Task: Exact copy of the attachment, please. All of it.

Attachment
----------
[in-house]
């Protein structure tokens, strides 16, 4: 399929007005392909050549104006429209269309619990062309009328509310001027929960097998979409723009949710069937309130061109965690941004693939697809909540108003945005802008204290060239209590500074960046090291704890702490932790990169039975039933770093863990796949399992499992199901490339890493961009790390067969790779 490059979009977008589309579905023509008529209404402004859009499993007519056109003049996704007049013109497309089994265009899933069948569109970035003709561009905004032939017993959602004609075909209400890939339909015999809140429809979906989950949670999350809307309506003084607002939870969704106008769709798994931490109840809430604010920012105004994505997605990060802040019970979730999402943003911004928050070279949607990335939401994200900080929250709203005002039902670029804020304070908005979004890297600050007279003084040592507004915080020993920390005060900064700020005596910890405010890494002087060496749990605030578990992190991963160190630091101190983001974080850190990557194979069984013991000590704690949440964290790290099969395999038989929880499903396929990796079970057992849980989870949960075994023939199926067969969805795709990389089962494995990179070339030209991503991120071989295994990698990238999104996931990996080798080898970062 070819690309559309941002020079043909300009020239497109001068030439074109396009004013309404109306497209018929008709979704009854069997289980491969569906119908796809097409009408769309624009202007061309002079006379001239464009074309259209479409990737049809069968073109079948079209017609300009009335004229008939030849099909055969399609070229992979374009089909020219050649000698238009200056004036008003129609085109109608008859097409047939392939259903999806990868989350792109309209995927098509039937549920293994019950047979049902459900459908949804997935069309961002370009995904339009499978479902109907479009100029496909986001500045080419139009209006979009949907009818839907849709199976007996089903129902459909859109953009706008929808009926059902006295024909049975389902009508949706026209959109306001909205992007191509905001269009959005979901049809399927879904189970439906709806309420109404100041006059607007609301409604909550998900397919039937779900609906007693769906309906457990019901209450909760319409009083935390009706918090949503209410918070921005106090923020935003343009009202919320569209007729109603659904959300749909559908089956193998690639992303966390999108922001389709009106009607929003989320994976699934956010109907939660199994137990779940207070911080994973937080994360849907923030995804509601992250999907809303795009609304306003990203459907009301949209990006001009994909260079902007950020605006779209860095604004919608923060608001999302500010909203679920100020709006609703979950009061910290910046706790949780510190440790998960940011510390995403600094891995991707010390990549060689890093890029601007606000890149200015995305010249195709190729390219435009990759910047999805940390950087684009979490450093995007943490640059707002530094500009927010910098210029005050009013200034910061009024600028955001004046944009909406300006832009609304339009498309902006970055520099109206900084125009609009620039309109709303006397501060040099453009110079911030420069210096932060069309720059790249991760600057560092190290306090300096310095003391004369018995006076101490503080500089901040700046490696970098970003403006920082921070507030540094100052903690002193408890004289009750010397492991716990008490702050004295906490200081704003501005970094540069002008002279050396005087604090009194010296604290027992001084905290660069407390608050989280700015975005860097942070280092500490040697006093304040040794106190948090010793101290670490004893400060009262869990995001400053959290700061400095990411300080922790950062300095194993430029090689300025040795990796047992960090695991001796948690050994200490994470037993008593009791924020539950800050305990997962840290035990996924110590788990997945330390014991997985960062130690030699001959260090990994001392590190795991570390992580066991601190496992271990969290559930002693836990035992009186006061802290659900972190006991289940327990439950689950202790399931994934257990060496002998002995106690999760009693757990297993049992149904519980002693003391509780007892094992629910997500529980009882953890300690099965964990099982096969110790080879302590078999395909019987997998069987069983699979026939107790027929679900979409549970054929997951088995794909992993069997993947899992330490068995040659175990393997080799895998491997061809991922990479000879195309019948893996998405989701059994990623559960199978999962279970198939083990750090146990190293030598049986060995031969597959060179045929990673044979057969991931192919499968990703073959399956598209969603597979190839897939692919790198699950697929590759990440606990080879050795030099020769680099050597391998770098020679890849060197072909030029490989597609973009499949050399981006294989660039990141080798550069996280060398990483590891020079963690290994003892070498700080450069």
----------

[in-house]
């Protein structure tokens, strides 16, 4: 399929007005392909050549104006429209269309619990062309009328509310001027929960097998979409723009949710069937309130061109965690941004693939697809909540108003945005802008204290060239209590500074960046090291704890702490932790990169039975039933770093863990796949399992499992199901490339890493961009790390067969790779 490059979009977008589309579905023509008529209404402004859009499993007519056109003049996704007049013109497309089994265009899933069948569109970035003709561009905004032939017993959602004609075909209400890939339909015999809140429809979906989950949670999350809307309506003084607002939870969704106008769709798994931490109840809430604010920012105004994505997605990060802040019970979730999402943003911004928050070279949607990335939401994200900080929250709203005002039902670029804020304070908005979004890297600050007279003084040592507004915080020993920390005060900064700020005596910890405010890494002087060496749990605030578990992190991963160190630091101190983001974080850190990557194979069984013991000590704690949440964290790290099969395999038989929880499903396929990796079970057992849980989870949960075994023939199926067969969805795709990389089962494995990179070339030209991503991120071989295994990698990238999104996931990996080798080898970062 070819690309559309941002020079043909300009020239497109001068030439074109396009004013309404109306497209018929008709979704009854069997289980491969569906119908796809097409009408769309624009202007061309002079006379001239464009074309259209479409990737049809069968073109079948079209017609300009009335004229008939030849099909055969399609070229992979374009089909020219050649000698238009200056004036008003129609085109109608008859097409047939392939259903999806990868989350792109309209995927098509039937549920293994019950047979049902459900459908949804997935069309961002370009995904339009499978479902109907479009100029496909986001500045080419139009209006979009949907009818839907849709199976007996089903129902459909859109953009706008929808009926059902006295024909049975389902009508949706026209959109306001909205992007191509905001269009959005979901049809399927879904189970439906709806309420109404100041006059607007609301409604909550998900397919039937779900609906007693769906309906457990019901209450909760319409009083935390009706918090949503209410918070921005106090923020935003343009009202919320569209007729109603659904959300749909559908089956193998690639992303966390999108922001389709009106009607929003989320994976699934956010109907939660199994137990779940207070911080994973937080994360849907923030995804509601992250999907809303795009609304306003990203459907009301949209990006001009994909260079902007950020605006779209860095604004919608923060608001999302500010909203679920100020709006609703979950009061910290910046706790949780510190440790998960940011510390995403600094891995991707010390990549060689890093890029601007606000890149200015995305010249195709190729390219435009990759910047999805940390950087684009979490450093995007943490640059707002530094500009927010910098210029005050009013200034910061009024600028955001004046944009909406300006832009609304339009498309902006970055520099109206900084125009609009620039309109709303006397501060040099453009110079911030420069210096932060069309720059790249991760600057560092190290306090300096310095003391004369018995006076101490503080500089901040700046490696970098970003403006920082921070507030540094100052903690002193408890004289009750010397492991716990008490702050004295906490200081704003501005970094540069002008002279050396005087604090009194010296604290027992001084905290660069407390608050989280700015975005860097942070280092500490040697006093304040040794106190948090010793101290670490004893400060009262869990995001400053959290700061400095990411300080922790950062300095194993430029090689300025040795990796047992960090695991001796948690050994200490994470037993008593009791924020539950800050305990997962840290035990996924110590788990997945330390014991997985960062130690030699001959260090990994001392590190795991570390992580066991601190496992271990969290559930002693836990035992009186006061802290659900972190006991289940327990439950689950202790399931994934257990060496002998002995106690999760009693757990297993049992149904519980002693003391509780007892094992629910997500529980009882953890300690099965964990099982096969110790080879302590078999395909019987997998069987069983699979026939107790027929679900979409549970054929997951088995794909992993069997993947899992330490068995040659175990393997080799895998491997061809991922990479000879195309019948893996998405989701059994990623559960199978999962279970198939083990750090146990190293030598049986060995031969597959060179045929990673044979057969991931192919499968990703073959399956598209969603597979190839897939692919790198699950697929590759990440606990080879050795030099020769680099050597391998770098020679890849060197072909030029490989597609973009499949050399981006294989660039990141080798550069996280060398990483590891020079963690290994003892070498700080450069």